Asean’s rapid economic growth also brings rights, health and environmental issues


ASEAN leaders during the dialogue. Suntaree Saeng-ging, Home NET SEA (moderator), Elisa Maria da Silva, Advisor and Deputy Head of Mission of Timor Leste, Deputy Permanent Secretary Arthayud Srisamoot of the Thai Ministry of Foreign Affairs HE Dicky Komor, Deputy Head of Mission in Thailand, SE Dato ‘Jojie Samuel, Ambassador of Malaysia, Deputy Director General – ASEAN Malaysia National Secretariat and Gus Miclat, Initiatives for International Dialogue (moderator)

Bangkok. Thailand — Human rights violations, unequal access to health care, environmental degradation and rapid migration are the ointment flies for the region’s remarkable economic growth.

The leaders of the ASEAN Civil Society Conference, the Asean Peoples’ Forum, took note and in their dialogue on September 12, they included the environment as the fourth pillar of the region of the ASEAN. Association of Southeast Asian Nations. Four ASEAN leaders from Thailand, Indonesia, Malaysia and Timor-Leste accepted the invitation to dialogue.

The Asean community currently has only three pillars: political and security, economic and socio-cultural.

Under the theme “Advancing Peoples’ Movements for Justice, Peace, Equality, Sustainability and Democracy in Southeast Asia”, the forum was held from September 10 to 12, 2019 at the Congress Center from Thammasat University in Pathum Thani, Thailand.

The fourth pillar

In 2009, during Thailand’s ASEAN presidency, ASEAN civil society groups had already proposed the fourth strategic pillar on the environment.

The fourth pillar aims to focus on discussions on the challenges and solutions to the environmental ruin caused by the rapid economic growth in the Asean region. It also places best practices and sustainability at the center of decision-making.

Thai Deputy Permanent Secretary Arthayud Srisamoot of the Thai Foreign Ministry doesn’t quite agree with the idea of ​​having a fourth pillar for the environment. He said the environment is a social pillar and relates to all pillars of ASEAN. Instead of just promoting environmental awareness, he said there should be action.

Malaysian Ambassador Dato ‘Jojie Samuel said in 2015, at the 27th ASEAN Summit in Kuala Lumpur, that the idea of ​​the environmental pillar was born. If ASEAN works together on this, he said civil society groups should be assured that the environment is on the ASEAN agenda.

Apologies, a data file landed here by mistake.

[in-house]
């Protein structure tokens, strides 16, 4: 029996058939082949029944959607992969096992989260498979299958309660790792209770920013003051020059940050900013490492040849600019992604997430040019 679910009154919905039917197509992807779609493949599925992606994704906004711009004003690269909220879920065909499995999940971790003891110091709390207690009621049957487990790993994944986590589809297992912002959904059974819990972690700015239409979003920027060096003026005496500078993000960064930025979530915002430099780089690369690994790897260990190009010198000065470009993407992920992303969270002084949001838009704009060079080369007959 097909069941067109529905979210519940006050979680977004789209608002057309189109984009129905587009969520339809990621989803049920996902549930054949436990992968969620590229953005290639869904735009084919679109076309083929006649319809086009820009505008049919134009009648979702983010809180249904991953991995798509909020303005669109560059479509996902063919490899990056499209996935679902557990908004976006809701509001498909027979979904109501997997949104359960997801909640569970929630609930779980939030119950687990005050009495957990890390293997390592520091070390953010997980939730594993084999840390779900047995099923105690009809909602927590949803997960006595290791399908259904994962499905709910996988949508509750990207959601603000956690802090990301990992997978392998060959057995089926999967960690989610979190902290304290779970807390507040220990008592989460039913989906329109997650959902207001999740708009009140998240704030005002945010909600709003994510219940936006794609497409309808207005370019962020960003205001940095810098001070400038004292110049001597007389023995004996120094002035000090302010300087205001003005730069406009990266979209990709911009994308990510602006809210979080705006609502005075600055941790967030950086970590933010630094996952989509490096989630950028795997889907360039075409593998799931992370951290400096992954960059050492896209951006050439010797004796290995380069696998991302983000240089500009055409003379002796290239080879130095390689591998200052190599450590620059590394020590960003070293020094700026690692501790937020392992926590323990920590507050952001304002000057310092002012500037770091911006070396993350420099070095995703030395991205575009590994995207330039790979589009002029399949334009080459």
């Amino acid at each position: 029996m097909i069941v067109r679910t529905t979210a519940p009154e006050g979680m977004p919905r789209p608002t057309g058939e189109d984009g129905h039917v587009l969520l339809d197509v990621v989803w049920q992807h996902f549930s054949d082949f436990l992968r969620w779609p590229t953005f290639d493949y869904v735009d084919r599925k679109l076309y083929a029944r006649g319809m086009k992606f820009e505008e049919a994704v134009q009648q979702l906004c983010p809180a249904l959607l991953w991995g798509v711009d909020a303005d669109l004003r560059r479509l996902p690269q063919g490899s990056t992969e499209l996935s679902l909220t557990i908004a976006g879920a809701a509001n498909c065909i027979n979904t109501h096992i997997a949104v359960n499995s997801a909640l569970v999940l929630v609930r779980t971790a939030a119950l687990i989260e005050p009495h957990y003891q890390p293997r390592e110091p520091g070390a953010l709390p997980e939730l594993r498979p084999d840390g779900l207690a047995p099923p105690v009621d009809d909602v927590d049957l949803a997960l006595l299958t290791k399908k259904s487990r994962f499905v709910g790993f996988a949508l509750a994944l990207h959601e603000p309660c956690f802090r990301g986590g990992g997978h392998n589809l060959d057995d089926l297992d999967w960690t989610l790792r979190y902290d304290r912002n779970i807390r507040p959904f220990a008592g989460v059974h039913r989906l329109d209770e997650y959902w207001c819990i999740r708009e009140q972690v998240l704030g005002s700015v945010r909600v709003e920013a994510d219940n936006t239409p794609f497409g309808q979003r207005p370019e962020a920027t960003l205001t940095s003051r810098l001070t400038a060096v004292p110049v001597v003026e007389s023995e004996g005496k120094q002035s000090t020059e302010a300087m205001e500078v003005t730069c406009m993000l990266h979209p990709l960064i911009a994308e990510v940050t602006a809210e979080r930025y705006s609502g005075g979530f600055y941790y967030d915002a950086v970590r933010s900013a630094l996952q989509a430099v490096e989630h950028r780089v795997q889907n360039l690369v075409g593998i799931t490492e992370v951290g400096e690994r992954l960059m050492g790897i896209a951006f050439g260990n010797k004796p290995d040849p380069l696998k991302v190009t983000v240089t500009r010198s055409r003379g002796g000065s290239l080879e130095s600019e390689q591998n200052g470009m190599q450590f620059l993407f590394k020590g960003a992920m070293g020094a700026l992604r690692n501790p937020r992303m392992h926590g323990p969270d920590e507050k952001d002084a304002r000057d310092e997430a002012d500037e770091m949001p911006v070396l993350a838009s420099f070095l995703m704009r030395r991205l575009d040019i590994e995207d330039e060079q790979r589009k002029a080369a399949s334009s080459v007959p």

Samuel, however, said the role of the ASEAN secretariat needs to be expanded due to the growing number of issues facing the region. More funding was one way to achieve this, he said.

Indonesian Deputy Head of Mission to Thailand Dicky Komor acknowledged that the environment is vital.

Although Timor Leste is still only an observer at Asean, Elisa Maria da Silva, advisor and deputy head of mission, said her country was ready to tackle the issue of the environment.

Timor Leste has been besieged by problems since its independence from Indonesia in 1999. As an island country, it is rich in natural resources, but due to the absence and lack of a defined development model, Timor Leste fought both ecologically and economically. Currently, the country is in partnership with Australia in oil and natural gas projects.

The voice of the people

In a statement, Asean civil society groups and popular organizations recommend to Asean governments that the environmental pillar lead to transparency and public participation in environmental decision-making. They also suggested that all development projects require the free, prior and informed consent of communities and that best practices be used.

Due to the negative impact of dam construction on the livelihoods of people living along the Mekong River, the groups also recommended that energy policies not lead to ecological ruin.

“We need an energy transition from destructive energy sources to renewable energy,” said Nguy Thi Kanh, founder of Green Innovation, an alternative energy company in Vietnam.

“If we couldn’t meet him now, it’s too late. We already have solutions. We just have to adopt them, ”she added.

They also urged ASEAN to support people-centered innovations and markets. Most important, however, was the role that young people have to play in the environment pillar.

Resist global capitalism

Ben Quinones of Asian Solidarity Economy said that although governments engage with civil society, these groups are still largely ignored.

“Taking alternatives is a fundamental right. It’s creating a life of dignity, ”Quinones said.

He said one of those alternatives is the social solidarity economy, which is a form of resistance to global capitalism that destroys the environment, displaces people and creates economic inequality.

At least 1,000 participants were there. For over 10 years, Southeast Asian civil society organizations have engaged ASEAN governments and played a role in addressing the challenges facing ASEAN countries, such as refugees and migration, social justice, human rights and universal health care.

The forum is held every year in the country of ASEAN which would host the ASEAN summit which would then be held in Bangkok from October 31 to November 4. / tsb

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